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A ban in Brazil got Telegram to reverse its position on content moderation

Telegram's paper airplane logo is displayed against a backdrop of scattered keys from a keyboard.
REUTERS/Dado Ruvic
Telegram’s paper airplane logo is displayed against a backdrop of scattered keys from a keyboard.
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Telegram is the last major social network that refuses to moderate misinformation. The app, which has over 500 million users, is run by a libertarian founder and a small team of programmers who are philosophically opposed to taking down almost any content (unless it incites violence or spreads child porn). Its public channels have become a haven for conspiracy theorists and extremists who have been kicked out of other platforms, like Facebook and Twitter.

But a ban in Brazil has forced Telegram to reverse its position on content moderation. On March 18, Brazil’s Supreme Court ordered internet service providers and Apple and Google’s app stores to block access to Telegram because it had ignored the court’s orders to take down accounts spreading misinformation. Two days later, the court lifted its ban after Telegram deleted posts from Brazilian president Jair Bolsonaro, banned an account from a Bolsonaro supporter accused of spreading misinformation, and vowed to begin monitoring the 100 most popular channels in Brazil for viral lies.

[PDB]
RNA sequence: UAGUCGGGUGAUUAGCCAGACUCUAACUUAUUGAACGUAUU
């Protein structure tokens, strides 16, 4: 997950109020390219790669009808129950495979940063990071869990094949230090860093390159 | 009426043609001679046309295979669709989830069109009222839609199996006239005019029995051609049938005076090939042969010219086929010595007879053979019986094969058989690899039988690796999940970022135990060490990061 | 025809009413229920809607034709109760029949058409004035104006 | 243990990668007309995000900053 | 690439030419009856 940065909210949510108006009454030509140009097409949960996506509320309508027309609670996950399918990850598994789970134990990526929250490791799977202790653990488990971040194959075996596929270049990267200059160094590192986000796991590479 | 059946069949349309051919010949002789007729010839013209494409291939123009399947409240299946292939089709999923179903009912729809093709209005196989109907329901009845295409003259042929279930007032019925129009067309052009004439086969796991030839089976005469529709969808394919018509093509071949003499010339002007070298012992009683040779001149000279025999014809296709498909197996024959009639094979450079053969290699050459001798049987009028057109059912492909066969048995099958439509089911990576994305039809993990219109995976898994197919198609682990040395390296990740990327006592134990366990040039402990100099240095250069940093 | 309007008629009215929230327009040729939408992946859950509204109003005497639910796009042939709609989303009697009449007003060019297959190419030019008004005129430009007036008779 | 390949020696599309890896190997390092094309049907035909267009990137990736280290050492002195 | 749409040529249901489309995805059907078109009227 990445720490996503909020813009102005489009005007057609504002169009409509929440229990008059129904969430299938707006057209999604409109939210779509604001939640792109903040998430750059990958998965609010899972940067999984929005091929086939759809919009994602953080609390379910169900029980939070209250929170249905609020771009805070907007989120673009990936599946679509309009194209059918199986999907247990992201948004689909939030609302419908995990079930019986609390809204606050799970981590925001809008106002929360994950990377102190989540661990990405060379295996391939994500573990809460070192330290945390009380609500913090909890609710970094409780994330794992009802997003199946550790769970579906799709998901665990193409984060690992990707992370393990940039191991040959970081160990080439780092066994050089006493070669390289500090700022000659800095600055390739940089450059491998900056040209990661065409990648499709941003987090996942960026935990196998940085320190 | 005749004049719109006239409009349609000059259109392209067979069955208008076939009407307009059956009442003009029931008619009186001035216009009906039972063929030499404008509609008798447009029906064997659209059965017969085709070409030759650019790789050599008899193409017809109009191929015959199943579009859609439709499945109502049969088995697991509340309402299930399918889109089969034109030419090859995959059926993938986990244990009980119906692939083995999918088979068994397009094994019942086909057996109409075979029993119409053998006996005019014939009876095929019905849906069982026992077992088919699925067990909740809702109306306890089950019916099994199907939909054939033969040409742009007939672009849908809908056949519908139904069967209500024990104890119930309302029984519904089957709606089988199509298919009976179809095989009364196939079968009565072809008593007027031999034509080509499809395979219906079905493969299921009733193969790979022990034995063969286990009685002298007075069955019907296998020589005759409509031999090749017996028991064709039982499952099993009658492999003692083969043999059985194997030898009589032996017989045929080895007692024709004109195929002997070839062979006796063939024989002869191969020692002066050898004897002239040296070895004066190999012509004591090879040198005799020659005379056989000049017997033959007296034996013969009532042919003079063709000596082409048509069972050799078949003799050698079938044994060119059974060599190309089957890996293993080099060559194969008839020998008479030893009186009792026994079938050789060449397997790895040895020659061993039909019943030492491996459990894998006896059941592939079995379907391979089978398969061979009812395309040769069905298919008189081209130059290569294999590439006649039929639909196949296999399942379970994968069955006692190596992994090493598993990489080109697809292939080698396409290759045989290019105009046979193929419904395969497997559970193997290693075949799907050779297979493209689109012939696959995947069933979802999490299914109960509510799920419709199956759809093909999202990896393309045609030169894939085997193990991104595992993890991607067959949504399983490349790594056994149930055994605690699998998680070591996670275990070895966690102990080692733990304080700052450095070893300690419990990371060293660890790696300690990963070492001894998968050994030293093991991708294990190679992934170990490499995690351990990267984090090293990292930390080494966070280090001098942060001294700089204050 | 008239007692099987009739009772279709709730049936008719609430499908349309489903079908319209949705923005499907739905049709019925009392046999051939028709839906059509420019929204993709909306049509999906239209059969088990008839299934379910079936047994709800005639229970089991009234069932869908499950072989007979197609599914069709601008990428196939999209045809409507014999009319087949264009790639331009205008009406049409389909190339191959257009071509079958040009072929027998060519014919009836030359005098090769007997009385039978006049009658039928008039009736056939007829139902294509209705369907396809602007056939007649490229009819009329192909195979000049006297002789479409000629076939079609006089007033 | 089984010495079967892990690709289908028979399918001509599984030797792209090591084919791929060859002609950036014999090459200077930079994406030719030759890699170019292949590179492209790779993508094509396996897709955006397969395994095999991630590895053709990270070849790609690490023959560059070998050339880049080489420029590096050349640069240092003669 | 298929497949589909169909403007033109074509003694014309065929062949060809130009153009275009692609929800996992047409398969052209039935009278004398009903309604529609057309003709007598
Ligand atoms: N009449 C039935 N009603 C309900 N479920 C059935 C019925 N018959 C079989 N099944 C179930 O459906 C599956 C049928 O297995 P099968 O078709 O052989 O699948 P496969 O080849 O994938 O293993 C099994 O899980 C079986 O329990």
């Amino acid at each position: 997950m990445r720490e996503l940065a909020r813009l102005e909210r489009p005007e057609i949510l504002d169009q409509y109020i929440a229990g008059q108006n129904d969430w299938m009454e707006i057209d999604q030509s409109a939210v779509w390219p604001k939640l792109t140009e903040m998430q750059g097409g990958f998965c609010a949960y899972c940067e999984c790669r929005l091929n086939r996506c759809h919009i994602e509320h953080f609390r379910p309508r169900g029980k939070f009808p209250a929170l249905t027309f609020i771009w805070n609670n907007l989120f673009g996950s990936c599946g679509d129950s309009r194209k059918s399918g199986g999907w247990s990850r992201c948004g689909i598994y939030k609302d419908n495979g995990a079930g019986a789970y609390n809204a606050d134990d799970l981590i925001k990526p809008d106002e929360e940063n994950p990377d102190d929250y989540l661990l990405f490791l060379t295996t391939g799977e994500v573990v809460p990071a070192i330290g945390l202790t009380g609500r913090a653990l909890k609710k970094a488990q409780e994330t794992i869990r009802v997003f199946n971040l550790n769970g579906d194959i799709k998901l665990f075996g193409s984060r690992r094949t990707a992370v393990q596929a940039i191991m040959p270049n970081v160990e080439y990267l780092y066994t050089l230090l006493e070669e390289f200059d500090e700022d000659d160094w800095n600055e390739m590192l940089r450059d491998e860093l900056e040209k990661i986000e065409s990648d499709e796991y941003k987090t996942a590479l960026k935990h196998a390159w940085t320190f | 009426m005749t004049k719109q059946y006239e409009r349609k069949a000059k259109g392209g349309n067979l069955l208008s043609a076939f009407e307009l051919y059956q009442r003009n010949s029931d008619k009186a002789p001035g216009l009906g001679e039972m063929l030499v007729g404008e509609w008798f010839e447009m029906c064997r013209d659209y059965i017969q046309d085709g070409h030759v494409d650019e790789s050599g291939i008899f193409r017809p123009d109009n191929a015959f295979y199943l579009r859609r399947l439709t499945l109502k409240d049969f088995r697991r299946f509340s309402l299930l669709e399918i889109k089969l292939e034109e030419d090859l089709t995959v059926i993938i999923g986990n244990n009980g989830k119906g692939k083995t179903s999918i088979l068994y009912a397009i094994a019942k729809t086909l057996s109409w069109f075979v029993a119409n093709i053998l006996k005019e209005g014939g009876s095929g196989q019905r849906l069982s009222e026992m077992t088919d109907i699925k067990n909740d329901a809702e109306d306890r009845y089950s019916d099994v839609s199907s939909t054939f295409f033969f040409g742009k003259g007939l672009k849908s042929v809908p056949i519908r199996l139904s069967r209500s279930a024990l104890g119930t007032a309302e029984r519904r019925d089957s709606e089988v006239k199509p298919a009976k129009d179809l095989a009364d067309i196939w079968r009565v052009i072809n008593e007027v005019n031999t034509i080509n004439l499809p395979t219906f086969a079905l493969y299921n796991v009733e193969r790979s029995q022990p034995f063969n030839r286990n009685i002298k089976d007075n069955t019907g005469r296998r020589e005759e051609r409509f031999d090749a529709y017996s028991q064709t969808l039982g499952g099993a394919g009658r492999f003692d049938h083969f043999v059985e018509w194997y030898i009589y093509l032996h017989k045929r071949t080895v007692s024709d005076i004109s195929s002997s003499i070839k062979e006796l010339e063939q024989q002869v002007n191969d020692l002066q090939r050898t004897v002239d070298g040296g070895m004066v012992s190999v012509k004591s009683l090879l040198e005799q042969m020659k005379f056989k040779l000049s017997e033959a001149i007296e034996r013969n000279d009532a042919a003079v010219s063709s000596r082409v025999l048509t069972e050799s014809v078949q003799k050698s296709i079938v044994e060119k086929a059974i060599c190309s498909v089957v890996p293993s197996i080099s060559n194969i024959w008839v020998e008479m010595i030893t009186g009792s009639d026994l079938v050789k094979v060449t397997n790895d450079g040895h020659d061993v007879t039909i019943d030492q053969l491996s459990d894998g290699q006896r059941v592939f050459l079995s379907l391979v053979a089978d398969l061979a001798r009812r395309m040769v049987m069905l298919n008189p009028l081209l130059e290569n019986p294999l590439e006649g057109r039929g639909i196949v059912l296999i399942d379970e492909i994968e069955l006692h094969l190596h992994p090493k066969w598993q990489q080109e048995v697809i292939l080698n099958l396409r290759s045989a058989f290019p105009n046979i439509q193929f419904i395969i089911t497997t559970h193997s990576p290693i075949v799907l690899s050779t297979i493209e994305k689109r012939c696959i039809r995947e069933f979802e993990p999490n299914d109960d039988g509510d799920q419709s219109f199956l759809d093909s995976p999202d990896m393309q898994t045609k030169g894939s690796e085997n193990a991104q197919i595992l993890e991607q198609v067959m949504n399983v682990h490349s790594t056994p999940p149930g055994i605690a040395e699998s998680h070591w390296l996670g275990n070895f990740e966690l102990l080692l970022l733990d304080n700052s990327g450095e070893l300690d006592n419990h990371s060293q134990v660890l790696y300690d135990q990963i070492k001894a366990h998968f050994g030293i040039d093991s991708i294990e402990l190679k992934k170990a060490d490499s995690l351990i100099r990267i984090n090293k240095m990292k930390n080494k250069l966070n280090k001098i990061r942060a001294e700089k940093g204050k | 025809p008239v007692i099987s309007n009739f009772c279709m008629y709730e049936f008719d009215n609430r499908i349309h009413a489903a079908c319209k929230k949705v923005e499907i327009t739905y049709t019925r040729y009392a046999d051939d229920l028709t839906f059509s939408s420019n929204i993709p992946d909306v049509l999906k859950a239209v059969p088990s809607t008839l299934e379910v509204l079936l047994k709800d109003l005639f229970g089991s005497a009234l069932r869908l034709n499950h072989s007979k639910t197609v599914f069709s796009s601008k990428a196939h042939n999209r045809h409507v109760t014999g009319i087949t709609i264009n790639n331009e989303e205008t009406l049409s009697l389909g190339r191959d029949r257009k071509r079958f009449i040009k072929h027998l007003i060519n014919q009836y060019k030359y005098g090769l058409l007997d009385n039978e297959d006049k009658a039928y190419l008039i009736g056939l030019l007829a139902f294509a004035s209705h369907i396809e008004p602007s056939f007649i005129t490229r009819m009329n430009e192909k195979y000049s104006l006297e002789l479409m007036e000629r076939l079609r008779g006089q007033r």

Telegram grows but struggles to fundraise

Telegram has grown, in part, because it takes a more laissez-faire stance on content moderation than its competitors. The app saw its biggest spike in downloads in January 2021, shortly after Facebook and Twitter banned former US president Donald Trump for inciting a riot at the US Capitol; over the next few days, far-right influencers promoted their “censorship-free” public channels on Telegram and attracted millions of followers.

Telegram is grappling with its position on content moderation at a critical inflection point for the company. As the app’s user base has grown quickly over the past year, its founders hope to capitalize on that growth with a stock listing in 2023. But their efforts to grow and monetize Telegram could be stymied if courts and lawmakers in important markets like Brazil block the app over its lax moderation practices.

Telegram learns from the moderation struggles at Reddit and Parler

Telegram does not yet generate revenue. Founder Pavel Durov has funded Telegram since its 2013 launch with the fortune he made developing VK, a Russian Facebook clone, as well by selling $1 billion worth of bonds that could be converted into stock upon an IPO to private investors last year. Telegram competes against encrypted messaging apps like Signal and WhatsApp, but it also features public channels with millions of followers that fill a niche closer to platforms like Facebook and Twitter.

Durov is reportedly planning to list Telegram on the stock market next year to raise money. Like right-wing Twitter clone Parler, Telegram appears to be learning the lesson that platforms can’t survive long without meaningful content moderation. And like Reddit, Telegram is now taking steps to clean up its content ahead of an IPO.

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